- David Addington - former Chief of Staff to the Vice President, former Counsel to the Vice President
- Steven Bradbury - former acting Assistant Attorney General (OLC)
- Jay Bybee - former Assistant Attorney General (OLC)
- Robert Delahunty - former Special Counsel (OLC)
- Douglas Feith, former Undersecretary of Defense
- Alberto Gonzales - former Attorney General, former White House Counsel
- William Haynes - former General Counsel for the Department of Defense
- Daniel Levin - former acting Assistant Attorney General (OLC)
- John Yoo - former Deputy Assistant Attorney General (OLC)
4. Who is John Yoo?
- John Yoo is a current Berkeley Law professor who was a lawyer in the Office of Legal Counsel during the Bush administration. In this capacity, he was the principal author of several memoranda that attempted to provide legal justification for the torture of military detainees, in contravention of the absolute prohibition on torture codified in both domestic and international law.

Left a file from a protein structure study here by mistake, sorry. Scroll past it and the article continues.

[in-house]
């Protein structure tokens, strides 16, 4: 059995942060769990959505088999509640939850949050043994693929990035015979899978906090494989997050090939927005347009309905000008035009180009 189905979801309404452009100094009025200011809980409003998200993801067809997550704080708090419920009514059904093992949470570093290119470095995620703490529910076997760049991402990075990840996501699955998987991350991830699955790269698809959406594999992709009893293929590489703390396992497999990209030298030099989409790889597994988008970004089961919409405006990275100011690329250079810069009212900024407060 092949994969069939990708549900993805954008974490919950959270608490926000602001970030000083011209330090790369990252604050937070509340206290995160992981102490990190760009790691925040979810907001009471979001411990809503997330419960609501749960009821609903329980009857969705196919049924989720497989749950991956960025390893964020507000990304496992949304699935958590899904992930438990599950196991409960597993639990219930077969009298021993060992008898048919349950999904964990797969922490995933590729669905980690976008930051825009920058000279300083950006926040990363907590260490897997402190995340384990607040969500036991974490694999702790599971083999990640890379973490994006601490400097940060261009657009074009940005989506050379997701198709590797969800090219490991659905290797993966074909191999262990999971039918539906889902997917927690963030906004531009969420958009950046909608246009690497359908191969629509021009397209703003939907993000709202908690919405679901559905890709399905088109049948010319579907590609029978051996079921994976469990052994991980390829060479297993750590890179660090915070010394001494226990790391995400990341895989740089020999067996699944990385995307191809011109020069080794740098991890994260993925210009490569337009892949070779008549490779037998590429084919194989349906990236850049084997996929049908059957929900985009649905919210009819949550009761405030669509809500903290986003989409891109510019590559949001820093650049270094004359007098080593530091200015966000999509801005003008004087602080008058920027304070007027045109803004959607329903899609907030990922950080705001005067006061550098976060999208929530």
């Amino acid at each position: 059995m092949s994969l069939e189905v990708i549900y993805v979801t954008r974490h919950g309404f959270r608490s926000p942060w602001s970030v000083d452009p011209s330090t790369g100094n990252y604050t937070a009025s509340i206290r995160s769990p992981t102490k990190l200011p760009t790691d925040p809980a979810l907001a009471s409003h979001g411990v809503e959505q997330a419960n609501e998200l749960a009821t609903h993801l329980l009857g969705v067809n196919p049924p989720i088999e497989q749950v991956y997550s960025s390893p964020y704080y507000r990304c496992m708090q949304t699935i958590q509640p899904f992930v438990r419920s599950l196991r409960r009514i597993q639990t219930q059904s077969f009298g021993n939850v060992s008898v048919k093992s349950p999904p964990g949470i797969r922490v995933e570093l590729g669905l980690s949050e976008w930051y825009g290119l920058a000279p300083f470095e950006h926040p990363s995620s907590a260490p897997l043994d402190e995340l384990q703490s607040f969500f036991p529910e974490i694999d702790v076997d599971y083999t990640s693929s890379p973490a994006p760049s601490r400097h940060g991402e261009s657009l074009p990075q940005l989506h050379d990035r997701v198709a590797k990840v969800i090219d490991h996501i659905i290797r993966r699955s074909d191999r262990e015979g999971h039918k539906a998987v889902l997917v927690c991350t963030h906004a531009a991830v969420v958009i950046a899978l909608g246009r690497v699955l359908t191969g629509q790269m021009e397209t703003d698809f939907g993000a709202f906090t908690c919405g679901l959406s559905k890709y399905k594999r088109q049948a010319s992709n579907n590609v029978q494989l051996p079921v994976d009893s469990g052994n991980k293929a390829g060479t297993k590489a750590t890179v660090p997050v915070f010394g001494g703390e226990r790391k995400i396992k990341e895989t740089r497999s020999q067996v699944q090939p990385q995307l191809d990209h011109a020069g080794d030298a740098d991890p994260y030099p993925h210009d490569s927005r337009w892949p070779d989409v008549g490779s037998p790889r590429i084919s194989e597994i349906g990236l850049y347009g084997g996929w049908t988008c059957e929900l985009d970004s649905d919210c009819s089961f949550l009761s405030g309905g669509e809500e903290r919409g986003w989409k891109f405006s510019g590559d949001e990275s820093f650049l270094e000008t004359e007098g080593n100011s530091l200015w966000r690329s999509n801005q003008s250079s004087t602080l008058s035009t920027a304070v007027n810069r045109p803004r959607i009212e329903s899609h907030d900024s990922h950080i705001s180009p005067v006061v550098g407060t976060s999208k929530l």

5. What did John Yoo say about torture?
- Yoo’s March 14, 2003 memo developed a very restrictive definition of what constitutes torture by pulling from the completely unrelated definition of an emergency medical condition in the “Medicare + Choice” plan, 42 U.S.C. § 1395w-22, which regulates insurance benefits. Yoo stated:
"Although these statutes address a substantially different subject . . . , they are nonetheless helpful for understanding what constitutes severe physical pain. . . . [They] suggest that to constitute torture 'severe pain' must rise to a similarly high level -- the level that would ordinarily be associated with a physical condition or injury sufficiently serious that it would result in death, organ failure, or serious impairment of body functions."
- In the same memo, Yoo concluded that no domestic or international laws applied to the conduct of “authorized military interrogations” of so-called “enemy combatants."
- Following John Yoo’s January 9, 2002 memo, President Bush suspended the protections of the Geneva Conventions for military detainees, leading to the torture and abuse of detainees in Guantanamo Bay, Afghanistan, and Iraq.